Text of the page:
Birth defects may result from prescription drugs
August 15, 2018
When a mother chooses to use prescription drugs at the direction of a doctor during her pregnancy, she places an enormous amount of trust in a number of parties. Not only must she trust the doctor who prescribed the medication, but she also must trust the pharmaceutical company that produces the drug and the pharmacist who fills the prescription.
At each point in this process, many things may go wrong or get overlooked. Both the mother and the child may suffer serious unintended effects, sometimes causing long-term harm. Prescription drug errors are one of the leading causes of birth defects and injuries, making it important for any pregnant mother to carefully consider the potential complications any time she takes prescription drugs throughout her pregnancy.
If a child does suffer harm because of prescription drugs, where can the mother turn for justice? In many cases, it is wise to file a birth defect or birth injury lawsuit. A strong claim helps outline all of the consequences of the drug usage and keeps the mother’s rights secure while she fights for her child’s well-being. It lays out clearly how the drug affected the child and who is to blame.
Whom should the mother sue?
It is not always immediately apparent who is responsible in instances like this. It is likely that the various parties who may hold liability will pass the buck to someone else. This is why it is useful to build a strong claim supported with as much evidence and documentation as possible.
If, for instance, the problem arose because the doctor who prescribed the medication negligently, or even purposefully, put the mother’s and child’s lives at risk for his or her gain, the doctor could receive scrutiny and may be the appropriate defendant.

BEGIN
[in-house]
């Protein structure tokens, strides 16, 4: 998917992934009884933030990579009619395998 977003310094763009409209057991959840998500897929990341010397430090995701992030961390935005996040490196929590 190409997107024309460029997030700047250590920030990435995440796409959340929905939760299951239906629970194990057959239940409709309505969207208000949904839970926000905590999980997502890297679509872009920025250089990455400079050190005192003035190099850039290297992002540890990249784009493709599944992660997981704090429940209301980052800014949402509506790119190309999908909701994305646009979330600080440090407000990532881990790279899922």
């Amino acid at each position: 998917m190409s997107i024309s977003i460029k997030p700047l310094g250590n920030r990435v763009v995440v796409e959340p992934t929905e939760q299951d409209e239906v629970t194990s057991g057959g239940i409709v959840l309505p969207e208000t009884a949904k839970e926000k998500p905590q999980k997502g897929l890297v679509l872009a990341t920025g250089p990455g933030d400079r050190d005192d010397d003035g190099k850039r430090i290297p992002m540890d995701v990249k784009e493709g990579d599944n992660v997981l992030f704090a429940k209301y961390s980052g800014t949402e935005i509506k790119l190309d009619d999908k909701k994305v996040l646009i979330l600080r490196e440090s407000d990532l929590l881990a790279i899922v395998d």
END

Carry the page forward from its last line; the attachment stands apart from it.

However, a doctor may prescribe a medication he or she has no reason to believe is harmful, possibly misled by inaccurate claims by the manufacturer, or because the medication does not have a strong history of complications. If so, the producer of the medication may have made a mistake in production, or may have downplayed side effects of the drug, leading to unintended harm to a child. In these instances, the drug producer may bear liability.
It is also possible that the medication would not have caused any harm, but for the error of the pharmacist who provided the mother with the drug. If a child suffers defects or injuries because of a pharmaceutical error, then it is probably the pharmacist who holds liability.
Don’t wait to build a claim
If you believe that your child suffered a birth injury or defect because of a pharmaceutical error or complication, you should begin building your claim as soon as you can. There is only a short amount of time allowed to file these types of claims. The longer you wait to build yours, the less time you have before you can no longer file at all.
Take care to use all the legal resources at your disposal, to increase the strength of your claim and help you navigate this difficult process on your way to full compensation and justice for the child you love.